Complicated grief. It’s a thing. For those who have never lost a loved one, you may be of the thought that grief is as simple as black and white. I know I was. I had felt grief before, eventually coming to terms with the loss and carrying on as normally as possible, but after my Mom passed away in October 2015 it was like nothing I had ever experienced before. The medical term for what I experienced is complicated grief and it was fucking hard. Like black hole kind of shit.
My Mom will always be my best friend, my biggest cheerleader, my proudest supporter and, as she was for my whole life, a wonderful single mother. Myself; an only child, she and I conquered the world together and I was lucky enough to learn the ropes of life from her. My Mom was the kindest person I have ever met, she was caring and strong and she loved people. She loved helping anyone she could, she loved making people feel good about themselves. She especially loved me, more than anything, and she would tell anyone who listened about me (embarrassing when you’re a kid but am I ever grateful for that now). She was funny and smart and cool and she was beautiful on the inside and out. Her heart was big and her mind was bright.
I got my love of entrepreneurship from her, though I didn’t know it at the time. My early adolescence and teen years were spent with her in her office, filing folders in alphabetical order and pulling tracking numbers and shipping orders but mostly just fiddling with office supplies and writing stories on her clunky typewriter. My Mom owned her own international freight forwarding business, named Alishan Transportation- our names Alice and Shannon combined. Later, Alishan because Nahsila Freight Services, the original name backwards.
She worked hard. Long days in the office, nights and weekends lugging me to hockey practice and out-of-town tournaments, caring for my grandmother and my mentally challenged uncle who both lived with us. She volunteered. She ran for city council. She was the trainer for my hockey team one year and the treasurer another. She fucking rocked. And I had the audacity to call her a workaholic. I recently found an article that RBC did on her in 1999 and in it there was a quote about me saying she worked too hard.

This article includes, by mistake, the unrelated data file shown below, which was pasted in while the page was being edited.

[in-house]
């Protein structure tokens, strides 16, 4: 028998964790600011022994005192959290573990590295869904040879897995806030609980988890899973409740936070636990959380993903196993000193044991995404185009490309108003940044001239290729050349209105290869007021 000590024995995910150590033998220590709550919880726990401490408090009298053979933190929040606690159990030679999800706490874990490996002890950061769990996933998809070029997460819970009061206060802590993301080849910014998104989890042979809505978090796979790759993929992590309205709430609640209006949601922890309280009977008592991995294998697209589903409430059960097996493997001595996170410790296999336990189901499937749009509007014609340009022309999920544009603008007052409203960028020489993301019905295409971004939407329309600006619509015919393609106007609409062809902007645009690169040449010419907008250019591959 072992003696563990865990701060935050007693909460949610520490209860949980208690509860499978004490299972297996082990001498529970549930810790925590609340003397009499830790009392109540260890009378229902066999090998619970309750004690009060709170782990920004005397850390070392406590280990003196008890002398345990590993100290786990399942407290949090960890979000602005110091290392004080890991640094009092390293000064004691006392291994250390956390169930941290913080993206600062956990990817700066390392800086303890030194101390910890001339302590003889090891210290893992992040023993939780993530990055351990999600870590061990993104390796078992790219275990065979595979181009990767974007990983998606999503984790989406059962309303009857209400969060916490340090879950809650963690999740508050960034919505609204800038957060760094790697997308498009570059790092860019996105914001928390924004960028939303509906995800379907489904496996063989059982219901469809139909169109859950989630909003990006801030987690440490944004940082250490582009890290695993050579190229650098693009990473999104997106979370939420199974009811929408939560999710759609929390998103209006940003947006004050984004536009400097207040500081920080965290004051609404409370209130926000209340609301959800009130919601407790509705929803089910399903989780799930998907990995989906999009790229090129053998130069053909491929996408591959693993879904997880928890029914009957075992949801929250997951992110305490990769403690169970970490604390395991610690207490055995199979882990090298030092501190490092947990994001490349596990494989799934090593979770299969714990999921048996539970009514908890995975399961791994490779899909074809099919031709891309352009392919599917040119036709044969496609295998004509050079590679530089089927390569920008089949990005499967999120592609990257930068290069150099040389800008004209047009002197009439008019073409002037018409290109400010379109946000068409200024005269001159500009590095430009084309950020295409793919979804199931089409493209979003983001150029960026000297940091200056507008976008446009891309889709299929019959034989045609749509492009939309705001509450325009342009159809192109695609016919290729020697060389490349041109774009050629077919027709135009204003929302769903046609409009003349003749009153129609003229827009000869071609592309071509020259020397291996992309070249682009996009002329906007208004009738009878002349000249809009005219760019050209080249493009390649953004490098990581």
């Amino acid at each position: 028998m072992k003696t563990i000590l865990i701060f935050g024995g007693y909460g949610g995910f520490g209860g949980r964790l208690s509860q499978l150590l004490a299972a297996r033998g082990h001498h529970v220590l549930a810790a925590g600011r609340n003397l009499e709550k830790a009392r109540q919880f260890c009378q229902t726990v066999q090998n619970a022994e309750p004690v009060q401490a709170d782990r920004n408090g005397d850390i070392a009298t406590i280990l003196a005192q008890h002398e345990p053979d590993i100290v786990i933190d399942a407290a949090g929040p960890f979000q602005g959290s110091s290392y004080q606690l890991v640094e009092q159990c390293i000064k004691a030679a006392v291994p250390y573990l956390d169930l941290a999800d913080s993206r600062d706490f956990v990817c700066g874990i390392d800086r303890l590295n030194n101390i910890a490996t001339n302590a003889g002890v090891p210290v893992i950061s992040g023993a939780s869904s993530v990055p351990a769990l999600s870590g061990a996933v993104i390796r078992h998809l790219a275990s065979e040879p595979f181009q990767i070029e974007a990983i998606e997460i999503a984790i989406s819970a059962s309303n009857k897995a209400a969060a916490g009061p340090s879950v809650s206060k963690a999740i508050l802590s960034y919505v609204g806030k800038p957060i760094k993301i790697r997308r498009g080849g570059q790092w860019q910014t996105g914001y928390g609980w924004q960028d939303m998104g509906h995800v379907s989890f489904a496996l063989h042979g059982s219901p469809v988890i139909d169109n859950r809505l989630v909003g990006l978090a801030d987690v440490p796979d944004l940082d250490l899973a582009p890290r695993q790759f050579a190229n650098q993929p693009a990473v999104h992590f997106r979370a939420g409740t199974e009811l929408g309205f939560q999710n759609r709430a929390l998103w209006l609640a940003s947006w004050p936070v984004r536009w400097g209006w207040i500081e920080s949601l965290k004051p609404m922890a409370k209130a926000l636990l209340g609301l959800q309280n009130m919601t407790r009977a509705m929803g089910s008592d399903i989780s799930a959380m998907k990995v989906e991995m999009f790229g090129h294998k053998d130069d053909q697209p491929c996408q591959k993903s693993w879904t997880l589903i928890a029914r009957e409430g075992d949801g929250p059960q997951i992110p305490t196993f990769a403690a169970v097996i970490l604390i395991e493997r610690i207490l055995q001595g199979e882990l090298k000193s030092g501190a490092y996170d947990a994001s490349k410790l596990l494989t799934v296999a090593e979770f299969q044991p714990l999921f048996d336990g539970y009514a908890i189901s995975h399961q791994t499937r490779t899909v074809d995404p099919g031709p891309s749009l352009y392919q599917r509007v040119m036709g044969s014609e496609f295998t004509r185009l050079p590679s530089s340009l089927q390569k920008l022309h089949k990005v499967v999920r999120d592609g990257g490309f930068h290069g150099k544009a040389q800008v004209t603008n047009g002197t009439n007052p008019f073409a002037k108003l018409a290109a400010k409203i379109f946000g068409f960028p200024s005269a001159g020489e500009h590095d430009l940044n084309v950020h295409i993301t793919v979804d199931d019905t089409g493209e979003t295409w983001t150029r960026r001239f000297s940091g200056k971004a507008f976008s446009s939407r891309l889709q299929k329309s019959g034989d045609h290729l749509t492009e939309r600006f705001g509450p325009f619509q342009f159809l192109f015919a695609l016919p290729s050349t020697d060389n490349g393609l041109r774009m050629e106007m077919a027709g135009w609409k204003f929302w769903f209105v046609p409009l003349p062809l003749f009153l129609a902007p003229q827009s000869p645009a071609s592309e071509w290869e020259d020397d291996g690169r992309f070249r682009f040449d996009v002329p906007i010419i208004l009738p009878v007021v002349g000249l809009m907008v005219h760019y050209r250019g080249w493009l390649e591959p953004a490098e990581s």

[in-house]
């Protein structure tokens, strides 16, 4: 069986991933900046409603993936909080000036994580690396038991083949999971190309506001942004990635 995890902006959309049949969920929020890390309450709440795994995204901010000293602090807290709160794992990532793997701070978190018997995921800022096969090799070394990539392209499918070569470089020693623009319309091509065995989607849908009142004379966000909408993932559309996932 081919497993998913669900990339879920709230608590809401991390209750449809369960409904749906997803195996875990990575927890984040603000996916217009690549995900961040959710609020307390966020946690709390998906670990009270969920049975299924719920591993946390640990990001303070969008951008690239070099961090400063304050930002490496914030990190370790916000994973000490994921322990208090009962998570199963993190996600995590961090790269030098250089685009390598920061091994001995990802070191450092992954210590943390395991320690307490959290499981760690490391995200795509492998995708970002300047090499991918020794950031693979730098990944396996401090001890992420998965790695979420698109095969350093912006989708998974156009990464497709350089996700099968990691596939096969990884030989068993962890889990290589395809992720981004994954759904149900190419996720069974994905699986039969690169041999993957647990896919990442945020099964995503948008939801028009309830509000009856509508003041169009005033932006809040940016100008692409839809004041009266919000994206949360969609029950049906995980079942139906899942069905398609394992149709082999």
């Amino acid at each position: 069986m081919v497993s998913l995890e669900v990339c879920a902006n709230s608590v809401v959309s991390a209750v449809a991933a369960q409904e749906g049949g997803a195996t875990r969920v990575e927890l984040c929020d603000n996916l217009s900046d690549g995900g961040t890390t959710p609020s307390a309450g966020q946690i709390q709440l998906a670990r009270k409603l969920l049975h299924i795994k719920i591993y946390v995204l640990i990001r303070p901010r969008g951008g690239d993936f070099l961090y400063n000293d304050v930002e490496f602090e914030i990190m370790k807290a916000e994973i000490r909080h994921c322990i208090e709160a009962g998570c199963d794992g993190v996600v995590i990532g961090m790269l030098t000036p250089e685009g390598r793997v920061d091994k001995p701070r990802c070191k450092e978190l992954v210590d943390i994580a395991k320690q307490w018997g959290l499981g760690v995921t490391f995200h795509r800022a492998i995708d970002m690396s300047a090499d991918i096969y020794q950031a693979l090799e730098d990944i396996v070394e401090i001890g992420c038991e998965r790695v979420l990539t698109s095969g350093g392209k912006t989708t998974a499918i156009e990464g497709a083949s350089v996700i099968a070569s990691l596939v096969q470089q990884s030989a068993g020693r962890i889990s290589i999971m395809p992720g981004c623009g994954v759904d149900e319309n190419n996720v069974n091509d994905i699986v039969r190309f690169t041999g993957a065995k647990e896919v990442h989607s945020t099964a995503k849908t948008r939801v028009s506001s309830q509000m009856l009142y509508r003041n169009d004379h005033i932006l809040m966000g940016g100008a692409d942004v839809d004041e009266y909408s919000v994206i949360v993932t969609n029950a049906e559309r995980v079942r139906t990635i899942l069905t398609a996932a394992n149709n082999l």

Little did I know back then that her hard work was instilling the same thing in me; that her example of how to live a meaningful life without even trying would help me through my darkest days without her and would guide me to where I am today.
Losing my Mom was my darkest hour. Faced with being completely alone in the world; no siblings, no second parent, no spouse to turn to I fell into a darkness I couldn’t get out of. I have wonderful friends, I have other family members who care but for the first time ever in my life I came to the realization that I was no longer anyone’s first priority. Who would call me on a Sunday morning to make sure I got home from the bar okay the night before? Who would help me if I fell sick? But most of all, the worst of all, was that I no longer had my Mom. My person. My life guide. My role model.
And living became hard. Without her, life didn’t mean anything. Without her advice, without her calming voice, without her knowledge, without her laughter, without her guidance. Life was only a distance reflection of what I remembered it to be and I felt my positive, optimistic self start to disappear.